Should you try Intermittent Fasting?

Posted by Rachael McDonald on July 12, 2021

Should you try Intermittent Fasting for weight or fat loss?


Intermittent Fasting (IF) seems to be growing in popularity as a strategy for weight and fat loss. More and more commonly, it's a topic I discuss during nutrition consulting sessions. For a very long time I was a major skeptic of this method; however, I have now (somewhat) adjusted my perspective. 


Do a quick Google search, and you will find copious amounts of information on IF. There are even plenty of PubMed articles that herald the multiple health benefits, aside from improved body composition and weight loss. (Find an excellent, free article here). But, the question remains - is it something you should try? I will start out by offering a reminder of my scope: I am a Licensed Nutrition Specialist, not a doctor or dietitian. Any advice I give here, should be taken as my opinion, and my observations based on clients I've worked with. Of course, I recommend asking your doctor about your individual case before attempting any major dietary changes. 

Next, I think it's important to define what IF really is. There are a few main methods nutritionists and dietitians use, but I will only speak on the method I favor. (Find a good article on alternate methods here). In this article, the authors refer to the "16/8" method;" and here's how they describe it: "Also called the Leangains protocol, it involves skipping breakfast and restricting your daily eating period to 8 hours, such as 1–9 p.m. Then you fast for 16 hours in between." (I favor a 10-6 p.m. window instead).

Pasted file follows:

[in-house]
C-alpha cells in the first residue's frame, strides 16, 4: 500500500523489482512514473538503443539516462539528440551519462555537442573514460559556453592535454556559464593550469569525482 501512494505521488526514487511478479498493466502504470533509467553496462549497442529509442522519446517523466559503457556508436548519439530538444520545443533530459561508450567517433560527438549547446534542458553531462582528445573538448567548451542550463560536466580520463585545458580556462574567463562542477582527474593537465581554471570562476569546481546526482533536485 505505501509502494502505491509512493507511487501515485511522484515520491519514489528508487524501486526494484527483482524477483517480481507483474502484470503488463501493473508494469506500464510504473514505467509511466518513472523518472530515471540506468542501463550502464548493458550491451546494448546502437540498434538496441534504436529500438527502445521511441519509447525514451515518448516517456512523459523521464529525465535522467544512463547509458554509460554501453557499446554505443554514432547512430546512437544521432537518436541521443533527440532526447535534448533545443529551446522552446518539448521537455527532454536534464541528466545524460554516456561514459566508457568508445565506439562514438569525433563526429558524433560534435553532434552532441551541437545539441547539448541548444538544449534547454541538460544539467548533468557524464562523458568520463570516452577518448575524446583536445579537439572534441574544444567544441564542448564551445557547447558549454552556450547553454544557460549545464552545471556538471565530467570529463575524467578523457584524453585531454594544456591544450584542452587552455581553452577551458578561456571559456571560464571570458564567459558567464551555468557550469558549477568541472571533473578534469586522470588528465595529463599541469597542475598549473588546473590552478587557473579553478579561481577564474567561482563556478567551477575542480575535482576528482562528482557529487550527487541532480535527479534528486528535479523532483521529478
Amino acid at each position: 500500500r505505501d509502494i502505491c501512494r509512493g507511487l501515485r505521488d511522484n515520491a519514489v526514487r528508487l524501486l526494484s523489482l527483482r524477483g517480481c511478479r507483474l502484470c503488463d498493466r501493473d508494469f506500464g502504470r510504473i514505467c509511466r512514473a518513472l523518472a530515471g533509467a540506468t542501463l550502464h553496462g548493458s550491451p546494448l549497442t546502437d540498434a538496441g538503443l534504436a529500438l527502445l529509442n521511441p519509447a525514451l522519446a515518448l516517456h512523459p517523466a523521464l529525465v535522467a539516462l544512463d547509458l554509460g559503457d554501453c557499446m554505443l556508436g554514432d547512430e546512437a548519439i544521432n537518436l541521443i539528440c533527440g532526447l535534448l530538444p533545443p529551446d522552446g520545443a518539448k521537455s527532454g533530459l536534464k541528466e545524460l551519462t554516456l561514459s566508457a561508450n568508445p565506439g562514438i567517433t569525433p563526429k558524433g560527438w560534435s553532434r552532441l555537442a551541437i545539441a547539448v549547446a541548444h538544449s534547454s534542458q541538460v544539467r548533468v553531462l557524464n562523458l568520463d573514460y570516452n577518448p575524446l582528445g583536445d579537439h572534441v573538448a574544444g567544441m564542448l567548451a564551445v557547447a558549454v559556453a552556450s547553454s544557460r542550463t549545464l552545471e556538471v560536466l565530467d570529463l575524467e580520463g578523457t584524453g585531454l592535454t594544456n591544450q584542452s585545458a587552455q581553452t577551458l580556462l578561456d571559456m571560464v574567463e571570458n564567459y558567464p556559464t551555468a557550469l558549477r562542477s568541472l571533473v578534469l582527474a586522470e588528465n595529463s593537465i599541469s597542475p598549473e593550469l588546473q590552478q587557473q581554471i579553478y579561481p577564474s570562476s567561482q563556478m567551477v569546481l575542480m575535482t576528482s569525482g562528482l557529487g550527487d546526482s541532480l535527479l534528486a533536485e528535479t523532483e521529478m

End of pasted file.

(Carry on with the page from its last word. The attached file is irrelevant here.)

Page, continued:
When I suggest this as a strategy for weight/fat loss for clients, I typically recommend easing into it. We usually begin with a 12 hour fast during the night. Then, once that feels more comfortable, we do 14 hours, and then 16. If clients see good benefits and reach their goals with a 14 hour fast, we never move to 16 hours. 


Fasting helps reduce weight and body fat in a variety of ways, but the most prominent are:

  • Eating during specific hours helps decrease overall caloric consumption.
  • During extended hours of fasting, our bodies are usually able to access more and more body fat to be used as fuel. 

Refer to the latest article link I provided for even more ways IF helps. 


So, is IF for you? My answer? - really don't know. But, the only way to find out is to try it. If you think you may be up for it, the only way to know if it can work for your body is to give it a go. (Again, consult your physician first). However, IF is most certainly not for everyone (individuals with eating disorders, women who are pregnant or breast feeding, women in menopause, etc. should all probably avoid this method). 


Cheers to reaching your health and fitness goals!